Chinese students in Iowa accused of cheating
More than 30 Chinese students at the University of Iowa have been accused of cheating on an online exam and could face expulsion.
The revelations came after ProctorU, a national proctoring service that provides identity verification for the university’s online courses, alerted the school that at least 30 students enrolled in online courses may have attempted to cheat by having others take their exams.
The cases were discovered through discrepancies in IDs provided by the test-takers in one or more exams, and in some cases, in multiple courses, university spokeswoman Jeneane Beck wrote in an e-mail to China Daily.
The university did not identify the students as Chinese, but various China-based media did.
“The university takes the issue very seriously and is reviewing the matter carefully. If it is determined a student has cheated, the university will take appropriate disciplinary action, which may include expulsion or suspension,” Beck wrote.
The topic has become a hot one on internet platforms, including Zhihu — China’s equivalent of Quora.
“As an international student who consistently receives e-mail ads from exam imposters and homework ghost-writers, I’m so glad the school is taking action,” said Li Xun.
“Good Job, University of Iowa,” said a user, who said he was an undergraduate student at the university and wanted to remain anonymous because some of his friends were involved in the cheating.
“Some cheating operations were unbelievable,” the student said. “They put the ads on poster boards, in cafeterias and even outside the international student office.”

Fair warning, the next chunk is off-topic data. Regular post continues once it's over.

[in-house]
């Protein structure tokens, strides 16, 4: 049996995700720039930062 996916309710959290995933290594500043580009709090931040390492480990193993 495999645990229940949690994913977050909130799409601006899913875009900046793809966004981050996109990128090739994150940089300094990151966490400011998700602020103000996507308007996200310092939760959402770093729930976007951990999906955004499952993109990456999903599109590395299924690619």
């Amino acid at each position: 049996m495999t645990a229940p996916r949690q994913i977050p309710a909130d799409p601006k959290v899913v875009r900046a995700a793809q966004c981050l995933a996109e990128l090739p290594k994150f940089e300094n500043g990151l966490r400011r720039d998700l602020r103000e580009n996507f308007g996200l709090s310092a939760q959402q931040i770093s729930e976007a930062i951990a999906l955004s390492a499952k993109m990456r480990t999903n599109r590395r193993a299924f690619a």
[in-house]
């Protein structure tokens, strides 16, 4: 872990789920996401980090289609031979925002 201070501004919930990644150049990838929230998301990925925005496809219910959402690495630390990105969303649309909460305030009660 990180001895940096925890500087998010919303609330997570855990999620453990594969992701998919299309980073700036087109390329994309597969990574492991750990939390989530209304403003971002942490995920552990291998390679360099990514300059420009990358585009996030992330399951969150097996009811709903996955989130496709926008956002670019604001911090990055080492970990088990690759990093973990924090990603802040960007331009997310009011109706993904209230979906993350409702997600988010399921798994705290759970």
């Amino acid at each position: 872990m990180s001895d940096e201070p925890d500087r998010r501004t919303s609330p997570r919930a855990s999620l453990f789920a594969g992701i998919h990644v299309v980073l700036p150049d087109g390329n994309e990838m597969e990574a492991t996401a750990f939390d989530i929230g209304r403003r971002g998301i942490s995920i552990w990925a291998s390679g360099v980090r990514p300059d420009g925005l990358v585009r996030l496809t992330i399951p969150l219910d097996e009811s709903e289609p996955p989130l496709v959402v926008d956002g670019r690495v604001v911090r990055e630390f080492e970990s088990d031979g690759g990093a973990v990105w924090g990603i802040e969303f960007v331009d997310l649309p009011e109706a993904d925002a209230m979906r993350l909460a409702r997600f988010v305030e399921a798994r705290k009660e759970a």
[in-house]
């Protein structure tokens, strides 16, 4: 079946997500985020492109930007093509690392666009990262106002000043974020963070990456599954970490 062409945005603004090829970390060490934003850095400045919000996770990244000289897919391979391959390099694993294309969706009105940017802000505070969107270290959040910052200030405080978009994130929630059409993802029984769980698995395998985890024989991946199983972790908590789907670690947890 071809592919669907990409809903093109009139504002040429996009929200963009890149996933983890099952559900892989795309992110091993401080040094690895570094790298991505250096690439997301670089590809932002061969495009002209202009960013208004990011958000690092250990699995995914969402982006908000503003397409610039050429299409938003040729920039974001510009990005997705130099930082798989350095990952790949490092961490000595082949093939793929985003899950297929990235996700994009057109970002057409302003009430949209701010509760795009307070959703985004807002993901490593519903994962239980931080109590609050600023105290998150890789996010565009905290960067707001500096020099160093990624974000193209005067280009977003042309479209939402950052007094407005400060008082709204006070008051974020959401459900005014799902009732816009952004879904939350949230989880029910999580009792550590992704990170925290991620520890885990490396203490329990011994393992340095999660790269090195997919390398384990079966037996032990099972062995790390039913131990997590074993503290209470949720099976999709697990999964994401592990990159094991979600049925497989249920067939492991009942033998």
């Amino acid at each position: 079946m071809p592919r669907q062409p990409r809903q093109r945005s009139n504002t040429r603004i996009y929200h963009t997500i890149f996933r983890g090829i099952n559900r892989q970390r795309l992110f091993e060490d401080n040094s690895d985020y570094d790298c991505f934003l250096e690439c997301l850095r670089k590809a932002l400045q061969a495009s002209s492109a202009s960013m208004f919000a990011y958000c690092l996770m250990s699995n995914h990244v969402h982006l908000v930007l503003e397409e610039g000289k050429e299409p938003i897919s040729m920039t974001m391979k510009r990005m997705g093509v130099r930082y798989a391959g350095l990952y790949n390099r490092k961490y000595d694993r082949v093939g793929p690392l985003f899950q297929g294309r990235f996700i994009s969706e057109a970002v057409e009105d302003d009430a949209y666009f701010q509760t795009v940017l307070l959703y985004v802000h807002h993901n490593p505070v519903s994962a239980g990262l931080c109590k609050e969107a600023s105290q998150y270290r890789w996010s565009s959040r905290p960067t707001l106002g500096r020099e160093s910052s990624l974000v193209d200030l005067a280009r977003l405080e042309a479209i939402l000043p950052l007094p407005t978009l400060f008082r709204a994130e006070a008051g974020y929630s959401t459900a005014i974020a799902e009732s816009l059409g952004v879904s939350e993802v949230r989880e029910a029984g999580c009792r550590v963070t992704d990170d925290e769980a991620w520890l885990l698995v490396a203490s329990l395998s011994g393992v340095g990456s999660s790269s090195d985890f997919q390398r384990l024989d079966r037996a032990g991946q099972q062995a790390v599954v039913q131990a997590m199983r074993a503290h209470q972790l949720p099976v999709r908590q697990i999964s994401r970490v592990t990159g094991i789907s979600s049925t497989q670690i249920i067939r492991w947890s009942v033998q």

The university has welcomed international students in the past few years, and a majority of them are from China. In a CNN report last year, the reporter described Iowa City as “a town where bubble tea shops outnumber Starbucks”.
“State funding is going out the door,” said Sarah Gardial, dean of the Iowa Business School, where an in-state undergraduate student pays $9,519 for an academic year while an international student pays $29,659.
“The funding model actually encourages us to take a higher percentage (of international students). That’s why we started down that path.”
More than 2,500 Chinese students were enrolled at the university in fall 2015, and more than 2,000 are pursuing undergraduate degrees.
Chinese students pay an estimated $70 million a year in tuition to the University of Iowa and pump an estimated $100 million into the local economy, said the CNN report.
Some argue such door-opening lowered the qualifications of students, many of whom do not have the language skills needed in class and seek shortcuts to good grades.
The University of Iowa Chinese Students and Scholars Association issued a statement asking the public not to “label all Chinese international students with plagiarisms”.
“Most of us worked very hard in this foreign country that’s thousands of miles from home... only we know how many all-nighters we have pulled,” wrote the group.
The university takes the issue very seriously and is reviewing the matter carefully.”